NEW DELHI: Humans Of Kabul is a Facebook page styled along the lines of Humans Of New York, containing portraits and stories of everyday people in Kabul, Afghanistan. As Afghanistan reels from 13 years of war, with civilian casualties rising year by year as the Taliban pushes on with its insurgency, life still goes on.

Here’s a look at some of the recent stories featured on Humans Of Kabul.

"Are you worried at all, if someone comes and blows up the front of this hotel?
"This is our job, to provide security. We are not afraid of anything, that is why we are standing here."

"Can you tell me about the worst day of your life?"
"In 2nd and 3rd grade I did not get 1st position in my class, there were other students who were so intelligent."

"So when your parents found out that you didn't get 1st position in the class, what did they say?"
"My parents do not care about what position me and my siblings get in the class. They are sending us to these after-school education centers to learn things, and they say that this is our business what position we get."

"And what do you want to be when you grow up?"
"A doctor. Now in Afghanistan there are not many good doctors."

"I come from a mixed family. My father is Pashtun and my mother is Tajik, and I enjoy being a mixed Afghan. I actually call myself a pure Afghan, because I love both. So if someone is abusing Pashtuns, I mind this. If someone is saying something bad about Tajiks, I mind it. You know, some of my family members, they are like, 'Hey, your father is Pashtun, why are you not speaking Pashto?' And the other side is like, 'Hey, your mother is Tajik, why are you not speaking in Dari?' What I do, with Pashtuns, is I speak Dari, and with Tajiks, most of the time I speak Pashto, to show them that they also need to learn.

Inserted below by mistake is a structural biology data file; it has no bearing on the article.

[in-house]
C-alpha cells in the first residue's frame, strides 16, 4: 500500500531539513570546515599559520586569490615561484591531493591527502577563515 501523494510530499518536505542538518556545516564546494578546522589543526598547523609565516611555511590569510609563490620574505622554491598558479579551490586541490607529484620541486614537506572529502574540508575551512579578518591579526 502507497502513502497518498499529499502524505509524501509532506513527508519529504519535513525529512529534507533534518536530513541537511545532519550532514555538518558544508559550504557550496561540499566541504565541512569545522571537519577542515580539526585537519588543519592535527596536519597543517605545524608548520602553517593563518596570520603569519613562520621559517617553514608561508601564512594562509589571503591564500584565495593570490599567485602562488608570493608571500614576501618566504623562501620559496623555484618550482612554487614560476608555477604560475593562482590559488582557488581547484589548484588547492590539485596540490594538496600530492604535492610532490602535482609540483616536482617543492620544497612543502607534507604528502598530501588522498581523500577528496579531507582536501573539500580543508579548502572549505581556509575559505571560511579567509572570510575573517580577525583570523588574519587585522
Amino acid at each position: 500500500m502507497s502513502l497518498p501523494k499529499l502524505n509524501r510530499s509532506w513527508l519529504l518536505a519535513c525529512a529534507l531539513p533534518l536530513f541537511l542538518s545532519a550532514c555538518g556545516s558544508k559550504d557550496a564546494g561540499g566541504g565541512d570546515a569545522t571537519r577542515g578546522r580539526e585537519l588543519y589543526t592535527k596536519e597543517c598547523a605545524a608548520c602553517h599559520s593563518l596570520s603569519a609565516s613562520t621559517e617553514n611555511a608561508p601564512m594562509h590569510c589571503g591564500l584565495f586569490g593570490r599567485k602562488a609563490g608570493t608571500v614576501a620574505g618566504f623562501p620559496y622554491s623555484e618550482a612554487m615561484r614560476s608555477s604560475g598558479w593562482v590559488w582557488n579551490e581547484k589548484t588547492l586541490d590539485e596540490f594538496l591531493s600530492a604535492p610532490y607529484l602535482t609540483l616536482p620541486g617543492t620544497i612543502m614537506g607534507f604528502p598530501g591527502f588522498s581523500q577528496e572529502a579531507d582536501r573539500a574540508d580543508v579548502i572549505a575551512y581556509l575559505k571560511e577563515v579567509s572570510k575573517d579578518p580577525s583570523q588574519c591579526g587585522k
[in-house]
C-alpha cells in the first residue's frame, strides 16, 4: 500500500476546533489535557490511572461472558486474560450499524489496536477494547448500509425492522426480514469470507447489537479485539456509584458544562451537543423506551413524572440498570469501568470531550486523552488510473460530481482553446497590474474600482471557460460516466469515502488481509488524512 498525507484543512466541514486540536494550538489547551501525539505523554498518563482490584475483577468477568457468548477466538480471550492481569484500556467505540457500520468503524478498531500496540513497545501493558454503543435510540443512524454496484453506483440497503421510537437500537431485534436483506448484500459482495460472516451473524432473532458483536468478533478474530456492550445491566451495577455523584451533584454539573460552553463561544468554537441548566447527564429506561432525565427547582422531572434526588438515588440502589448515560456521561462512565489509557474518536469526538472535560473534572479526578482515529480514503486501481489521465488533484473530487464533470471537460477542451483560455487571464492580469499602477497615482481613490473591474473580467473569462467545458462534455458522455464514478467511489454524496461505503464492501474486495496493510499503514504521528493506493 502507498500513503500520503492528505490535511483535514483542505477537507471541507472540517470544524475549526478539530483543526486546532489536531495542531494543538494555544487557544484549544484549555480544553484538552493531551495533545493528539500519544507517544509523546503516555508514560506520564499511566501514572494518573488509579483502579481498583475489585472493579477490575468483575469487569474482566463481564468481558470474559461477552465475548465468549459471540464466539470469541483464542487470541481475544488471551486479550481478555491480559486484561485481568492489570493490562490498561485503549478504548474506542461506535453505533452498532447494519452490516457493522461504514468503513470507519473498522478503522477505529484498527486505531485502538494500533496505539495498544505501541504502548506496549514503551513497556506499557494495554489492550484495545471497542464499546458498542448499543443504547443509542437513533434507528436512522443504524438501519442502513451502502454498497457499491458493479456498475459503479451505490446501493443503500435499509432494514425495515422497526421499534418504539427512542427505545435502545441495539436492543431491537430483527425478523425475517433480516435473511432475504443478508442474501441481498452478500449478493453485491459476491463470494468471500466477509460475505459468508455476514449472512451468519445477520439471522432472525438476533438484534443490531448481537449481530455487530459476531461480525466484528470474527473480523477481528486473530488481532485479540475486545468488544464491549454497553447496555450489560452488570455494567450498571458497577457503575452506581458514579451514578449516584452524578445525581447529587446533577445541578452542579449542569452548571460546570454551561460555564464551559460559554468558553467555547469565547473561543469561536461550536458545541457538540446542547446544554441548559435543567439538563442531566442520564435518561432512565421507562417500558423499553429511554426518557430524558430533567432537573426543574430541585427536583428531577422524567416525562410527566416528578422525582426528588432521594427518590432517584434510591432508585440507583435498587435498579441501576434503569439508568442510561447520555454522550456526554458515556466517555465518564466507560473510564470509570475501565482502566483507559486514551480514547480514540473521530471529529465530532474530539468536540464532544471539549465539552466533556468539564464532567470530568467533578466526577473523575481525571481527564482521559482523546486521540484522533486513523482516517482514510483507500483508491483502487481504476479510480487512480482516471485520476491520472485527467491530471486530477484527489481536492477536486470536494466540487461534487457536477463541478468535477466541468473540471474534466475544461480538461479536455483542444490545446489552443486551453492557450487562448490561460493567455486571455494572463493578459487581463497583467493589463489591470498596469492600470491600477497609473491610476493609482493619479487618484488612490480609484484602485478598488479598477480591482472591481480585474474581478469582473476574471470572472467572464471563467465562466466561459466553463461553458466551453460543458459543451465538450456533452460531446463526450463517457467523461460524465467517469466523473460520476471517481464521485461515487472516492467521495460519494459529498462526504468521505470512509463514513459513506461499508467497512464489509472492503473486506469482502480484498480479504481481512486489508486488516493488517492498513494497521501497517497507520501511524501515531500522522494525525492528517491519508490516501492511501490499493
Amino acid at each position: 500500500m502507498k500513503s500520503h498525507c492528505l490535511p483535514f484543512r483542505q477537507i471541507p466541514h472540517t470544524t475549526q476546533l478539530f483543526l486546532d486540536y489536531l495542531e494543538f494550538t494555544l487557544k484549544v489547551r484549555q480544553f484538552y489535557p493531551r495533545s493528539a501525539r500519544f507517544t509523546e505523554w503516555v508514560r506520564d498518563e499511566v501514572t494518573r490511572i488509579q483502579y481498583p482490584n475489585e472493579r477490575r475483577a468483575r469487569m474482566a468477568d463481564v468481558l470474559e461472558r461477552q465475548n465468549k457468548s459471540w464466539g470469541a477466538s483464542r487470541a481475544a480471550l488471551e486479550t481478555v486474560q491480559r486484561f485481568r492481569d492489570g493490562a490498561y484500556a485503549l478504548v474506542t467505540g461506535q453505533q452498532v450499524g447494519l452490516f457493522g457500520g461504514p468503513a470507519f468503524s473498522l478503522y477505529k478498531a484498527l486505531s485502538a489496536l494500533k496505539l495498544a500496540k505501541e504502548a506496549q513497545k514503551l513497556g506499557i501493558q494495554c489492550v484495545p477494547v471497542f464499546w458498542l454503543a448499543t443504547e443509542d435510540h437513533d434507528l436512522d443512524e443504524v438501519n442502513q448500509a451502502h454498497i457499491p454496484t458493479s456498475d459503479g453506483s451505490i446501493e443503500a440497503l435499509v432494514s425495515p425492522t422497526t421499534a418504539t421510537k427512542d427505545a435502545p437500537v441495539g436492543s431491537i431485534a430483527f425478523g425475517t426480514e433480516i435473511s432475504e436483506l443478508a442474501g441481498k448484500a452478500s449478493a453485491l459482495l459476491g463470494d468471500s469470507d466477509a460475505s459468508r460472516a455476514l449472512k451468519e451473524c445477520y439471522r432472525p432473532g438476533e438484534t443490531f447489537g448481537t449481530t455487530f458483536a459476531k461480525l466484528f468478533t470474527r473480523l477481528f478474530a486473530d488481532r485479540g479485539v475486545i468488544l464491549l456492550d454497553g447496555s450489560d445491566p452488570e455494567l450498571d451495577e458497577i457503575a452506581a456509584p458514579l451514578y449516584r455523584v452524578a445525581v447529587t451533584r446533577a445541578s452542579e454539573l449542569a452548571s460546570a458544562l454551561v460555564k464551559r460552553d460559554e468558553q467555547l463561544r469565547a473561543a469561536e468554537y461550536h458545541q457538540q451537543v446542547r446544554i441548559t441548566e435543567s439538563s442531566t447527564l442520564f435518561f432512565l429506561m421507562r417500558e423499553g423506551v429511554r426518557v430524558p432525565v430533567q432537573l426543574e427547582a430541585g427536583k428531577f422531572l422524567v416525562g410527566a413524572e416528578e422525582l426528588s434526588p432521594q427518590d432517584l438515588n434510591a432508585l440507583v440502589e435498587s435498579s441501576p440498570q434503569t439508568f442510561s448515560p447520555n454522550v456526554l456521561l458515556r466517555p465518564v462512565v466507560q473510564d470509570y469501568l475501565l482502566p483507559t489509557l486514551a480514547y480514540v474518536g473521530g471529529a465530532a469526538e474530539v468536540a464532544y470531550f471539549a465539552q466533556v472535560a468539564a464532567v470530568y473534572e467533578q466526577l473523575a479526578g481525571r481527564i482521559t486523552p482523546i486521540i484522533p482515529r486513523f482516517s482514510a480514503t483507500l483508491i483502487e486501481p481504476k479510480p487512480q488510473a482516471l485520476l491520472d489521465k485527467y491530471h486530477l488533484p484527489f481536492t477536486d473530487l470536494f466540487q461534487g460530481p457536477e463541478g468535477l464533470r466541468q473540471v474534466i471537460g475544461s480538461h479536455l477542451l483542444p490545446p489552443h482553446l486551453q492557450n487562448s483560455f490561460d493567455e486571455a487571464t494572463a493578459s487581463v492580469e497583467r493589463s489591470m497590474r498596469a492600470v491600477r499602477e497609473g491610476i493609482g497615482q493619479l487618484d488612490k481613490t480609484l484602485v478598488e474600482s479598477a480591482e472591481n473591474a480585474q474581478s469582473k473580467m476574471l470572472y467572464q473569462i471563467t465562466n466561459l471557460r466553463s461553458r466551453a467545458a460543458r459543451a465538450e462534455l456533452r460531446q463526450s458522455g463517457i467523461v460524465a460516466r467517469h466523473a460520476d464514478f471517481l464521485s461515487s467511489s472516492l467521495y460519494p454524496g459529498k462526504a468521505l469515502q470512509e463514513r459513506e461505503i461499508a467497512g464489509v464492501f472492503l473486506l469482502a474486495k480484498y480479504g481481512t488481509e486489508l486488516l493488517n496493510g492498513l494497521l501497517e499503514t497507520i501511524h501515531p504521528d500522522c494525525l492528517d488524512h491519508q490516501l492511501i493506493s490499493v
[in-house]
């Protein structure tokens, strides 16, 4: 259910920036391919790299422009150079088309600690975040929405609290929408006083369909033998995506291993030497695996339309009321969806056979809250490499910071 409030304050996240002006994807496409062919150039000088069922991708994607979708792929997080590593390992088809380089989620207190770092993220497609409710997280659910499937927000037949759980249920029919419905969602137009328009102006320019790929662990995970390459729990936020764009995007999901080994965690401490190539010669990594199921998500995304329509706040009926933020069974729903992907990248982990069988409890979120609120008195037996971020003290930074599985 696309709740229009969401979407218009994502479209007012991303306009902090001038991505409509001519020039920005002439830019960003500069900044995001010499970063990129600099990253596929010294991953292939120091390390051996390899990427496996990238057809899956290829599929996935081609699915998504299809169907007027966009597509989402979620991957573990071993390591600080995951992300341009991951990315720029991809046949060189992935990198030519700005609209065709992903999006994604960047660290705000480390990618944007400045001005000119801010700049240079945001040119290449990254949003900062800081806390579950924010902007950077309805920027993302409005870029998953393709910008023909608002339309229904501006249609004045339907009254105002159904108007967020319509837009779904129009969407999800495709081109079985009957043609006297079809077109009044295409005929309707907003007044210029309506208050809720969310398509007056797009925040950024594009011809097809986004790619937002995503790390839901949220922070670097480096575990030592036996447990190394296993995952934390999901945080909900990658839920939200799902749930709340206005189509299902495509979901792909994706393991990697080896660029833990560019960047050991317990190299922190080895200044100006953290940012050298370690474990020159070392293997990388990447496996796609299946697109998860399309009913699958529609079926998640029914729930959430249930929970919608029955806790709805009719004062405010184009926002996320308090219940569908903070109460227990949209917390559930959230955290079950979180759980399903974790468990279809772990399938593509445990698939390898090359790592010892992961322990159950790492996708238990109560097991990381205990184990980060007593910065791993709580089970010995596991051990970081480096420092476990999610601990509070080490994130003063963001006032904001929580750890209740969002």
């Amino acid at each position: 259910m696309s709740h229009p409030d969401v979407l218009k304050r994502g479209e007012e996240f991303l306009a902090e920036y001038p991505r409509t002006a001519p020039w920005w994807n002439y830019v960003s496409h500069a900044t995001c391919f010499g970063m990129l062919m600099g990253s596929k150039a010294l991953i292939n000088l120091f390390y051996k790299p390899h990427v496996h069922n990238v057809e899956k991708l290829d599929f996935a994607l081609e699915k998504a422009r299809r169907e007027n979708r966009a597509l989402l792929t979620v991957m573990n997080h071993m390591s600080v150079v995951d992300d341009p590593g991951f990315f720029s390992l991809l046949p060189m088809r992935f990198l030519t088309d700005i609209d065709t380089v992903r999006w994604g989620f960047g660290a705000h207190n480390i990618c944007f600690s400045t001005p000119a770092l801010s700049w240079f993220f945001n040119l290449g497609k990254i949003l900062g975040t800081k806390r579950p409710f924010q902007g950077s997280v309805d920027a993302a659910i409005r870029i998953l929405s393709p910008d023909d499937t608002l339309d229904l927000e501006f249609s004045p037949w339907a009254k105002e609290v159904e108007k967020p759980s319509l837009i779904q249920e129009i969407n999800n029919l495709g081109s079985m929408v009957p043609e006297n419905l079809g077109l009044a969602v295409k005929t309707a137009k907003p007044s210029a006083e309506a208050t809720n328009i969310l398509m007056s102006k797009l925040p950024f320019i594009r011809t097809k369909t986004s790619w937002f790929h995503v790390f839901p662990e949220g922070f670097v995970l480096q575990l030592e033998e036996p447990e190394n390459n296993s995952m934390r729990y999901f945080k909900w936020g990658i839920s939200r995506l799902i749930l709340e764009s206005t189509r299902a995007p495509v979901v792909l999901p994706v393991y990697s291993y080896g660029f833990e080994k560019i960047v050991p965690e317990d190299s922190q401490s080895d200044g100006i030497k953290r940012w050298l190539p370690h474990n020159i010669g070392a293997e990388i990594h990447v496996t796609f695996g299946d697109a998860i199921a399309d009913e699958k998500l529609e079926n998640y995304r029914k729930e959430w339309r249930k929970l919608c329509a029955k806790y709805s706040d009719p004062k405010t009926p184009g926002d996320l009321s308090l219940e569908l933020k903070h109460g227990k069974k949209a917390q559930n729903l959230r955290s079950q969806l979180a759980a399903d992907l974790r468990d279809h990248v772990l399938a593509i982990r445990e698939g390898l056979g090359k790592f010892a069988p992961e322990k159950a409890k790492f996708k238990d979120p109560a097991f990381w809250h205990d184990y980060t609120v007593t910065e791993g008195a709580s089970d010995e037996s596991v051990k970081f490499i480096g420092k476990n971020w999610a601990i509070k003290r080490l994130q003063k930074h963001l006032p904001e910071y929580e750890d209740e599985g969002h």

And many people here are like, 'We are from such and such tribe'. I hate that. My father decided not to take his tribe as a last name, and instead he made his own philosophical last name, 'Rawan'. 'Rawan' means 'active and progressing' in Dari and Pashto, like 'moving forward'. So I have also taken this last name."

"If there was one thing you would wish for Afghanistan, what would it be?"

"The most important point is this - our politicians need to work more effectively. They need to develop our country, and they are the people that we have trusted to do this. I just want our politicians to think about the country, and not about themselves. You can see that there are a lot of poor people here. If I were a politician, I would do something about these poor people in the streets."

"And can you think of anything concrete to help with this problem?"

"We need more manufacturing here. If the fathers had jobs, their children would not be begging in the streets. Right now the families are hoping that these kids can bring back enough money so they can eat something at night."

"What was the happiest day of your life?"
"The happiest day of my life was when [Sibghatullah] Mojaddedi became President of Afghanistan."

"Well, what happened after that?"
"Then the Civil War began and everything just got so messed up."